Youth New Evangelization & Spiritual Renewal Seminar Series
The Christian Faith: Seminar 15

Paul The Apostle

At the beginning Jesus chose twelve disciples. This number is not coincidental and likely represents the twelve tribes of Israel. With the demise of Judas Iscariot, after Christ's ascension the number of Jesus' apostles remained incomplete until Paul joined the Church. Initially Paul did not join the Church from his own will, as he was the persecutor of the sect, but was forced into his conversion by Christ Himself.

Paul was a Greek-speaking, Hellenistic Jew trained in Pharisaical manner. He became the most important figure in the history of Gentile Christianity and his writings are the earliest Christian writings even before the Gospels, which were written some 40 years later. Paul transformed the Christianity and shaped the early Church even though he actually never knew Jesus during His active life in the Palestine. We know that Saul, as he was then called, was born in Tarsus in the first decade of the Christian era. Tarsus was the prosperous capital of the Roman Province of Cilicia, now southeastern Turkey. He was the son of a highly religious Jewish family, speaking Aramaic at home and Greek outside. As a youth he was sent to Jerusalem to become a master of the law in conformity with Talmud, the Jewish code of living. He also learned a trade as a tent maker. As an adult Paul became one of the most zealous persecutors of the first Christians who were viewed by the Jewish establishement as heretics. As such he was greatly feared by the followers of Christ (Mays et al. 2000, Anderson 2007).
 

On the road to Damascus and beyond

While on the road to Damascus, where he intended to bring some Christians to trial, Paul experienced an apparition of Jesus in the form of a blinding light. Falling on the ground in response, Paul heard the voice of Jesus saying: "Saul, Saul, why do you persecute me?" This experience of his was profound, resulting in an immediate and lasting change of his heart. Following his conversion, Paul spent long period in isolation in Arabia. After three years in Damascus, falling in disfavor with a local ruler, Paul had to escape over the walls in a basket. He then went to Jerusalem where he sought out Peter together with James, the leaders of Christian community in Jerusalem. After initial fear and suspicion of being a persecutor of the Church eventually Paul became accepted as a genuine Apostle of Jesus.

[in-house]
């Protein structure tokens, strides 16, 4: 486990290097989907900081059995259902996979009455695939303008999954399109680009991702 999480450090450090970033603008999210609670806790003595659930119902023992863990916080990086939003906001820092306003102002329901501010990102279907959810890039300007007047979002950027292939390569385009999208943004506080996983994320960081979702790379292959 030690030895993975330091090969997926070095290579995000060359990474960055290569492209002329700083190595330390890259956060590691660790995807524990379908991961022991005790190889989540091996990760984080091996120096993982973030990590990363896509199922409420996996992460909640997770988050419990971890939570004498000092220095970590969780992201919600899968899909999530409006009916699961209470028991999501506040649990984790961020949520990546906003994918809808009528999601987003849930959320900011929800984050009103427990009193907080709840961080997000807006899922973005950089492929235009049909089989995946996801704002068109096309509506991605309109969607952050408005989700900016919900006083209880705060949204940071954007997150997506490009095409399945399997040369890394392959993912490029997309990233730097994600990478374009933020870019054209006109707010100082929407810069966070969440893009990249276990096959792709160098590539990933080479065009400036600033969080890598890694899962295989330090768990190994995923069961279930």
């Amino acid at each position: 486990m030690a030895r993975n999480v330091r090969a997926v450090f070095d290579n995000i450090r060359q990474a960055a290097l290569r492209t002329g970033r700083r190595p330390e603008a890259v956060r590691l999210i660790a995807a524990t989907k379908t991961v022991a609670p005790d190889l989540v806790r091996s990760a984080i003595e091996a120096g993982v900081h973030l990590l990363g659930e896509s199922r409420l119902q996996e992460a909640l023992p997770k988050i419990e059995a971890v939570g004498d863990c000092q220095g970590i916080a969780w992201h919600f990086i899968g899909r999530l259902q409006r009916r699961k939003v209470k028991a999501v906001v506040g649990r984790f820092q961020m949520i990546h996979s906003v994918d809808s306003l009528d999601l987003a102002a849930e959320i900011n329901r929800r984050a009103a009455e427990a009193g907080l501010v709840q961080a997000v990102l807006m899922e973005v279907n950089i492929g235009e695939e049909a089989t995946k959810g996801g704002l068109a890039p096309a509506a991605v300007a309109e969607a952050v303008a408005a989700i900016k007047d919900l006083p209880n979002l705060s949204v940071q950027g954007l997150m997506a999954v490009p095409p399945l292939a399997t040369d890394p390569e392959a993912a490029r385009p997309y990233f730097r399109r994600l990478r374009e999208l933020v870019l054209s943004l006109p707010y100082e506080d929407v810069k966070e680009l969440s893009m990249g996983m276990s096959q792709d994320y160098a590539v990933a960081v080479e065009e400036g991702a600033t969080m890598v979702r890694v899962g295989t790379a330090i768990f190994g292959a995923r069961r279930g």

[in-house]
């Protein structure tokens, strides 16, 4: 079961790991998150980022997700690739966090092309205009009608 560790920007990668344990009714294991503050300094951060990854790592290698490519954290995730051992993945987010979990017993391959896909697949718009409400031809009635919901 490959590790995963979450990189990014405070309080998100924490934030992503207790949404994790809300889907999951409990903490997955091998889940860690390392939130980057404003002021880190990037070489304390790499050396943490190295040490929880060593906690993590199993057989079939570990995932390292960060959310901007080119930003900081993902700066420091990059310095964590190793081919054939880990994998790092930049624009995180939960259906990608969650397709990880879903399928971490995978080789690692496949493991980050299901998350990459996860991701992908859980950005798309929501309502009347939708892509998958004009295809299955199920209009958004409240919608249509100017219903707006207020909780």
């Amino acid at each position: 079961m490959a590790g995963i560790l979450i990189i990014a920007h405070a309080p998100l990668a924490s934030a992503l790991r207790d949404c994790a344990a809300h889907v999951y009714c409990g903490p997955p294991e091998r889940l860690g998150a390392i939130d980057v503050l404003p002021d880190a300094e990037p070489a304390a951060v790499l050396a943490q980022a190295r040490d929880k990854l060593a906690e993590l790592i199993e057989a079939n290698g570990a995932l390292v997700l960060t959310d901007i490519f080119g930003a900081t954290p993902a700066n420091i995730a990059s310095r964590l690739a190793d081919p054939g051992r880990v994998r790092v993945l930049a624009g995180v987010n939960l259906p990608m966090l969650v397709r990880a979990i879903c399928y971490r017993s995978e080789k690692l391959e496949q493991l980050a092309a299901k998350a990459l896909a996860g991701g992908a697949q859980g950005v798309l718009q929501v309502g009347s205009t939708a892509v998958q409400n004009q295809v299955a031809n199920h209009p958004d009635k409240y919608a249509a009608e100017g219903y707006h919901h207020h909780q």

Paul withdrew from the Church in Jerusalem and began to spread his doctrine about Jesus in his native Cilicia, and then with Barnabas, made his headquaters in Antioch, in Syria. It was in Antioch that large numbers of non-Jewish followers were recruited. Paul took Barnabas with him when in AD49 he went to Jerusalem to attempt in consultation with the Church leaders to heal a serious division about how far the followers of Jesus need to conform to Judaic practices. Paul's main contribution to Christianity was to insist against all opposition that Gentiles did not need to become Jews first in order to become Christians (i.e. there was no need for circumcision). In this he was at odds with the more traditionalist apostles like Peter who insisted that all Christians must accept Jewish laws and be circumcised. From many respects Paul was considered by many followers of Christ to be a bogus apostle and was forced often to defend his calling, mission and status. Nevertheless, subsequently he left the consultation with the Church, known as the Council of Jerusalem, with a clear mandate from James, Peter and John to preach among the non-Jewish headen, the Gentiles. For the next decade until his arrest in AD58, Paul traveled ceaselessly throughout the eastern Mediterranean, from Antioch to Greece, setting up Christian communities and revisiting them.

In every large town of the Empire there was a Jewish community, and a synagogue where Paul would often begin his preaching. Paul's missionary strategy was systematic. He would target the larger towns, hoping to set up Christian communities from which his teaching would trickle into outlying areas. Anderson (2007) writes that Paul's letters indicated less of an interest in numbers of believers and more in making sure there were congregations, even small ones, in every major civilized area around the Mediterranean. Paul used the local synagogue to make his first stand, preaching to any Jews who would listen. Eventually he would be thrown out of the synagogue for his heretical preaching, at which point he would found a new Church with his latest converts making up the first congregations. He would remain in the city, building up the congregation, until the orthodox Jews drove him away.